I’m not someone who spends a lot of time telling people about my feelings—although certain family members are usually well aware when I’m pissed off. But you know who generally spends even less time talking about their feelings than me? Men.
Now, I’m not saying that there aren’t men out there who openly share their thoughts and emotions with the people they’re close to. But most don’t, at least not often and, usually, not easily. I’ve read some works that suggest that this state of affairs is tied with our society’s views on masculinity: that a real man does, not feels; that manly men should be tough and stoic and bullet-biting and up-sucking (hey, that’s a phrase, right?). Childhood socialization undoubtedly plays a part: girls tend to play games that involve sharing and cooperative interaction, whereas boys are encouraged to play games that involve physical action and competition. Other factors may be involved as well.
Whatever the causes, in my experience few men—gay or straight—talk about their feelings very much, whether to women or to one another. When I read gay romances, one thing that never fails to pull me out of a story is when the two guys sit down (or lie down) and have a long, deep, carefully thought out discussion of how they feel. These scenes just ring false most of the time, especially when the characters are generally macho or taciturn types to begin with.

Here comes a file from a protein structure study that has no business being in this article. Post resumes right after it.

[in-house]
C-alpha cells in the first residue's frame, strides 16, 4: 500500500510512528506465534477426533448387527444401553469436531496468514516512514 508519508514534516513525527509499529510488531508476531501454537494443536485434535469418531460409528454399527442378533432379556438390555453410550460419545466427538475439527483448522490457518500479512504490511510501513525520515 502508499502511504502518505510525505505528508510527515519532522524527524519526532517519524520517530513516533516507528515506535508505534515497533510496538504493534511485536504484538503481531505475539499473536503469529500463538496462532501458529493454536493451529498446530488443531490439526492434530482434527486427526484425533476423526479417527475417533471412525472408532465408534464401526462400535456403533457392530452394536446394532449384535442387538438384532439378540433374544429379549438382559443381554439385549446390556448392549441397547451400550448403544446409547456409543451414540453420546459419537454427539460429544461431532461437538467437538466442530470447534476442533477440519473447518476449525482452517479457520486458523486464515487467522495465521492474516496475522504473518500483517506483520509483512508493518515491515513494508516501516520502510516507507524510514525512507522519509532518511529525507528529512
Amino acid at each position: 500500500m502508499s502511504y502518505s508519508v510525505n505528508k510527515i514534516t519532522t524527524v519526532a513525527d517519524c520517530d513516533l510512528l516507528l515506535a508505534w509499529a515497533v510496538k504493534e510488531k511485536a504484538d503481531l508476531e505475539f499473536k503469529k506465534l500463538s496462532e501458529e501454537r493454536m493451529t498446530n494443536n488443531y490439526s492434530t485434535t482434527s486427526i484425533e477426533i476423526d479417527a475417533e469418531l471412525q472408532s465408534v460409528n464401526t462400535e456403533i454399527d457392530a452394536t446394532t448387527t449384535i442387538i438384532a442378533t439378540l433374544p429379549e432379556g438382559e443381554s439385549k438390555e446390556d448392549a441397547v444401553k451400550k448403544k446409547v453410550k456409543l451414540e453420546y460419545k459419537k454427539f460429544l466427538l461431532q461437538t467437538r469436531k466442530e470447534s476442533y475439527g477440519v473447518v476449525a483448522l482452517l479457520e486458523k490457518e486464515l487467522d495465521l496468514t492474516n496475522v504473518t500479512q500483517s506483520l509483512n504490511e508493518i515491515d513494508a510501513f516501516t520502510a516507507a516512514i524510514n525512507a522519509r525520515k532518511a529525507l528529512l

For example, I just cannot see the protagonists in my novel Good Boneshaving this kind of talk, at least not until their relationship is very well established. Neither of them is especially chatty, Dylan’s used to hiding things about himself and unused to intimate company, and Chris has some pretty major self-esteem and abandonment issues. When I was writing Good Bones, there were plenty of times I wished I could tie Dylan and Chris to chairs and not let them go until they were completely open and honest with another. I bet Kay would gladly tie them up for me. Ditto with Miner and Ennek in the Praesidium trilogy.
Instead, my characters and others have to show their feelings in more subtle ways. When Chris cooks dinner for the two of them, or when Dylan in wolf form pisses around Chris’s house, that says something about how they feel about one another. I think there are some really excellent authors who can convey a character’s emotions and thoughts with a good description of a body movement. Sometimes even what the characters don’t say can be very telling.
What do you think? Am I on the right track with this or totally off?